“The other option is that you’ve got someone constantly pushing you to AFL coaches or recruiters because if you don’t have anyone in your corner, you can get a bit lost if you’re purely playing in the TSL.

MRP/TRIBUNAL

“I had three state coaches call me on the Monday of the grand final to warn me that Lauderdale were going to go the biff.

“I already knew that and the coaches’ message an hour before the game was for us to stand under them, take it and not to retaliate.

“I’m a bit disappointed that it’s taken a bit of attention from the match and Lauderdale has copped their far whack, but those at the TSL have to take some, if not more, responsibility for what took place.

“Lauderdale had four players reported in round 1, three got a reprimand and the other one got off.

“Nathan Jackson playing his first game suffered a broken nose through a stray elbow from Max Kleverkamp. 

“I witnessed the end of that action and saw Jacko go to ground, we reported the incident and it went to the tribunal but is was thrown out on a lack of evidence.

“Darren Winter and Bryce Walsh testified and I’ve got no dramas with that, the TV footage didn’t capture the whole incident so they threw it out video evidence.

“If you actually watch the video you can see the player with ball in hand, then you’ve got Bryce Walsh on Brad Cox-Goodyer looking where the ball is. 

“When you hear the outcry of the crowd you see Walsh along with Coxy turn to see what happened, therefore Bryce clearly didn’t see what happened but was allowed to testify to say he saw the whole thing.

“When I mentioned that they just laughed it off. The match review panel in the TSL is the competition’s biggest problem.

“That was actually the lowest moment in my career, I felt physically sick for three days. It’s a disgrace and from that moment on I lost all trust in the match review panel and respect for anyone involved.

“You’ve got to change the people involved – it’s just not working and it’s completely outdated. It needs to be consistent, the media coverage around the MRP and tribunal is appalling, I’ve never seen one competition so obsessed with it and it’s embarrassing.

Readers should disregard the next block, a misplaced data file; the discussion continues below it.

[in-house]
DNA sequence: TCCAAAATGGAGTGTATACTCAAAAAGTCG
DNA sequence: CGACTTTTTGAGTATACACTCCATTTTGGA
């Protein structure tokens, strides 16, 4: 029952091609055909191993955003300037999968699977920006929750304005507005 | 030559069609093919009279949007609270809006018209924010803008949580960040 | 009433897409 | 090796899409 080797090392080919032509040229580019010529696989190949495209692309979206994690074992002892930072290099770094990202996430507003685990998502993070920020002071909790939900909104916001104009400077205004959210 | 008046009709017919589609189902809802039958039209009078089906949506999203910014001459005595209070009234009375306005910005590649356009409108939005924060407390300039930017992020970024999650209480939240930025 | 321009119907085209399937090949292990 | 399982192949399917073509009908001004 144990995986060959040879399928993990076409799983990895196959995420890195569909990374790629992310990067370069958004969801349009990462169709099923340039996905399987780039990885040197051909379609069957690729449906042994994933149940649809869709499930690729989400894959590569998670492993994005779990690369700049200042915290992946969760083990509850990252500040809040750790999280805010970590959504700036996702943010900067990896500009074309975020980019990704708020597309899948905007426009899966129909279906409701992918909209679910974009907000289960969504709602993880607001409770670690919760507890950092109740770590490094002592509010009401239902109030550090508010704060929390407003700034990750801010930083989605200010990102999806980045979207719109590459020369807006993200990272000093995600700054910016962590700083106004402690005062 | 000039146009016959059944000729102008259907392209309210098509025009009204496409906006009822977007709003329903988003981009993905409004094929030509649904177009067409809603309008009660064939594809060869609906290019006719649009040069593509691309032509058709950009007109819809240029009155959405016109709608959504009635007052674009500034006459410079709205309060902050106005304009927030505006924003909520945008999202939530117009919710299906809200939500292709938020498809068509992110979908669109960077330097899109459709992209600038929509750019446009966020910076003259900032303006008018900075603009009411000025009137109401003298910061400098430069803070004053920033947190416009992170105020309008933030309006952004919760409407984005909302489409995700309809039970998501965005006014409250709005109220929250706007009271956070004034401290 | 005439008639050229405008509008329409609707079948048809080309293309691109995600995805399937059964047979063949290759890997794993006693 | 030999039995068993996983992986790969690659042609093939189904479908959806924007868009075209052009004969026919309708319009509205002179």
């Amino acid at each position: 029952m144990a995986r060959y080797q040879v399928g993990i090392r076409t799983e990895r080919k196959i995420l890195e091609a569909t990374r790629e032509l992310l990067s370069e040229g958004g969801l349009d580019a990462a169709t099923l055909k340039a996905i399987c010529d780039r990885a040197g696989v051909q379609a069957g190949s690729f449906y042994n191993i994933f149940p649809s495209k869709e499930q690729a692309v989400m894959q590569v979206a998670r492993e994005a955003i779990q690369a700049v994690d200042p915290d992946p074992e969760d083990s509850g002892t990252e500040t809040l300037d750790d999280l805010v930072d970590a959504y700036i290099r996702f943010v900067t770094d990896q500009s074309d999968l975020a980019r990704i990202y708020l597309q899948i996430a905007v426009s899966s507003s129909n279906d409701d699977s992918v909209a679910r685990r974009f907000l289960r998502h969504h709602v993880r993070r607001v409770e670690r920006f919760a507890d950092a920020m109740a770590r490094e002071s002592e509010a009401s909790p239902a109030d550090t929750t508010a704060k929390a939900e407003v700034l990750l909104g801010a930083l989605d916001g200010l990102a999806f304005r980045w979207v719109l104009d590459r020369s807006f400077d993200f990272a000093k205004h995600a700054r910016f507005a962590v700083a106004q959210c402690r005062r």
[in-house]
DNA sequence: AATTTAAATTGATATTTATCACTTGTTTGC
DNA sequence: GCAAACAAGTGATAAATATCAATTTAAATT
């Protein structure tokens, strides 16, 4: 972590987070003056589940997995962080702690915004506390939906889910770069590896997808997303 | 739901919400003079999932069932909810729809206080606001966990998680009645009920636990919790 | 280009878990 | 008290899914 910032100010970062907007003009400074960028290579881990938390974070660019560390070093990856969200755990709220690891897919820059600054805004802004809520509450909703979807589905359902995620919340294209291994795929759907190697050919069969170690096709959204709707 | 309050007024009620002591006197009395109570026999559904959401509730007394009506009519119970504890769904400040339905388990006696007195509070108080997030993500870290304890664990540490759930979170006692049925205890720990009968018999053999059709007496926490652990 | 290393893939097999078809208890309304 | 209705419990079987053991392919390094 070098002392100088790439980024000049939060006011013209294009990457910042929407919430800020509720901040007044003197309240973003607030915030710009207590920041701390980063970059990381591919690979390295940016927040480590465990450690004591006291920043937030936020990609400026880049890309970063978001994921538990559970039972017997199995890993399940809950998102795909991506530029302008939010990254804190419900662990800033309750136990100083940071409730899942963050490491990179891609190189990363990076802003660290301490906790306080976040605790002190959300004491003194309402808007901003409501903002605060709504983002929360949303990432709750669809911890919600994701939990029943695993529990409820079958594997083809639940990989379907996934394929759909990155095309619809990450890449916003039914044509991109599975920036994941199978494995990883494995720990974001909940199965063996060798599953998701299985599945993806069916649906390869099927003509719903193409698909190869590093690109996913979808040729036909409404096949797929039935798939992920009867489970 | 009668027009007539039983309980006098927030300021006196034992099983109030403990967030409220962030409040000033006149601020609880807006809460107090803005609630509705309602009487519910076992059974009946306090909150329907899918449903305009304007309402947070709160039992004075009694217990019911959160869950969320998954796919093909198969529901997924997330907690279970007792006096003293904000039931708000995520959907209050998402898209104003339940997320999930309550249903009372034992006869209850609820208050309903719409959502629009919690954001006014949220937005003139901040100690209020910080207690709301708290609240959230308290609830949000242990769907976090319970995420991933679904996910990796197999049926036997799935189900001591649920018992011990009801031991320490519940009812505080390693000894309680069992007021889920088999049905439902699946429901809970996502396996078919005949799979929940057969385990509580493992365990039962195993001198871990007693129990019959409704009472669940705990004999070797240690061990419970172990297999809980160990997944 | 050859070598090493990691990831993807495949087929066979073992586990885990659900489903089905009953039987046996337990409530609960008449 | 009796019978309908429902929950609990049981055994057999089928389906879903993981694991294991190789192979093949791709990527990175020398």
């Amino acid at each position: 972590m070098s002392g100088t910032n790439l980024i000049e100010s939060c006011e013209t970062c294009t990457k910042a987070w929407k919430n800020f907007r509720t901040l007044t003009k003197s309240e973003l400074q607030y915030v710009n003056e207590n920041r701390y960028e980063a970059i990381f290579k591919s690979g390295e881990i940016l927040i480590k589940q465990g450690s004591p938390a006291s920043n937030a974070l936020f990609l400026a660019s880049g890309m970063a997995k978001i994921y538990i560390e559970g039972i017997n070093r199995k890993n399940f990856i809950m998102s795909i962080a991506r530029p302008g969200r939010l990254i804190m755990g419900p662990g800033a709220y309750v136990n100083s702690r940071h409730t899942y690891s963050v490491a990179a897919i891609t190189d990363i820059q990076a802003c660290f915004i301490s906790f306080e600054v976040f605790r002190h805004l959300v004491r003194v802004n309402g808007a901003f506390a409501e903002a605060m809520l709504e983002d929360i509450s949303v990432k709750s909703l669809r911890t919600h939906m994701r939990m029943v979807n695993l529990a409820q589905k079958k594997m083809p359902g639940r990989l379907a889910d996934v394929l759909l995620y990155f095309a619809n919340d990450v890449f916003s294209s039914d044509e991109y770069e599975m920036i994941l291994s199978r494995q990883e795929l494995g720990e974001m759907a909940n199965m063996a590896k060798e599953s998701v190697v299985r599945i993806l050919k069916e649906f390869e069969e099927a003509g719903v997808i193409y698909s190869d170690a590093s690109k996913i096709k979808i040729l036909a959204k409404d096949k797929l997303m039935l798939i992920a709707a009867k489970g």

KEY MOMENT: Young gun Bomber Tom Donnelly defends himself against Lauderdale's Thor Boscott on the wing before the start of the grand final at UTAS Stadium.

KEY MOMENT: Young gun Bomber Tom Donnelly defends himself against Lauderdale's Thor Boscott on the wing before the start of the grand final at UTAS Stadium.

“It should be about the talent that’s on show and the first thing you see on the news shouldn’t be about what’s happened at the tribunal.

“If you give them a punishment that equals the crime, it’s not so much about punishing them, but educating them and saying that ‘this kind of behaviour is unacceptable’.

“At the moment, the match review panel seems more than comfortable handing out reprimands for statistics that say ‘we found another player guilty’.

“Those actions need to be weeded out and if you do, what happened in the grand final is less likely to happen.

“The warning signs were there for the TSL to stamp it out and I don’t think they did that.”

TEAM OF THE YEAR 

“I’ve got a bit of a problem with how they pick the side. You’ve got six people from Hobart picking the side going off stats and reputation.

“Zach Burt kicked 30 goals in the first half of the year and then went down back in the second half of the year, he did a fantastic job… and you could make an argument that Zach was the most valuable player in the TSL.

“Who else can kick 30 goals, be a state rep as a forward and then go down back as a key-position defender?

“They’ve just gone on his goal-kicking, how many knew he went down back? I have a real issue with that.

“With the AFL All-Australian process, you’ve got a representative from each state – not eight people from Victoria picking the team. You need reps from all three areas – it’s a no-brainier.”